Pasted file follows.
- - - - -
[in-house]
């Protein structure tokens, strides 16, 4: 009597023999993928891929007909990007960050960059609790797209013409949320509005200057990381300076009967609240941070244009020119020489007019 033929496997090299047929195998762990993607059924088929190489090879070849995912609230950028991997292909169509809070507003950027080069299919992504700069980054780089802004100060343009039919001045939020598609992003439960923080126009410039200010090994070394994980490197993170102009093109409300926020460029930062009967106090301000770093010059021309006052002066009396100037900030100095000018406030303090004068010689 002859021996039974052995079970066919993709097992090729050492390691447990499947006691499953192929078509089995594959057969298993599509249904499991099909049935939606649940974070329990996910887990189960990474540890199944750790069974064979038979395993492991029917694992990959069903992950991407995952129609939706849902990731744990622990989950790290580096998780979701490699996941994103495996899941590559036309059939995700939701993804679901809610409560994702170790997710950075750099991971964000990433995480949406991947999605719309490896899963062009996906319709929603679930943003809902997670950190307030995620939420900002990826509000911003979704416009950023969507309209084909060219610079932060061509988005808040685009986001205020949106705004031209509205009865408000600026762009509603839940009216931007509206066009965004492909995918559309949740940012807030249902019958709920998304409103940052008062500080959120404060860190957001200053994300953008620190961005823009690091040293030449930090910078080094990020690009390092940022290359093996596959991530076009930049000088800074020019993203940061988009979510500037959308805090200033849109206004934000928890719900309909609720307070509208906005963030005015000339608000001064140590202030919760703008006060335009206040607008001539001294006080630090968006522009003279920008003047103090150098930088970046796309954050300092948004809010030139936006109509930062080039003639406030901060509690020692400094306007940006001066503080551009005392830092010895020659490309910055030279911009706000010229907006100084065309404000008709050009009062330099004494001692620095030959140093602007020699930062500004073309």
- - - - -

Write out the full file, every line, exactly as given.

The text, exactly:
[in-house]
């Protein structure tokens, strides 16, 4: 009597023999993928891929007909990007960050960059609790797209013409949320509005200057990381300076009967609240941070244009020119020489007019 033929496997090299047929195998762990993607059924088929190489090879070849995912609230950028991997292909169509809070507003950027080069299919992504700069980054780089802004100060343009039919001045939020598609992003439960923080126009410039200010090994070394994980490197993170102009093109409300926020460029930062009967106090301000770093010059021309006052002066009396100037900030100095000018406030303090004068010689 002859021996039974052995079970066919993709097992090729050492390691447990499947006691499953192929078509089995594959057969298993599509249904499991099909049935939606649940974070329990996910887990189960990474540890199944750790069974064979038979395993492991029917694992990959069903992950991407995952129609939706849902990731744990622990989950790290580096998780979701490699996941994103495996899941590559036309059939995700939701993804679901809610409560994702170790997710950075750099991971964000990433995480949406991947999605719309490896899963062009996906319709929603679930943003809902997670950190307030995620939420900002990826509000911003979704416009950023969507309209084909060219610079932060061509988005808040685009986001205020949106705004031209509205009865408000600026762009509603839940009216931007509206066009965004492909995918559309949740940012807030249902019958709920998304409103940052008062500080959120404060860190957001200053994300953008620190961005823009690091040293030449930090910078080094990020690009390092940022290359093996596959991530076009930049000088800074020019993203940061988009979510500037959308805090200033849109206004934000928890719900309909609720307070509208906005963030005015000339608000001064140590202030919760703008006060335009206040607008001539001294006080630090968006522009003279920008003047103090150098930088970046796309954050300092948004809010030139936006109509930062080039003639406030901060509690020692400094306007940006001066503080551009005392830092010895020659490309910055030279911009706000010229907006100084065309404000008709050009009062330099004494001692620095030959140093602007020699930062500004073309």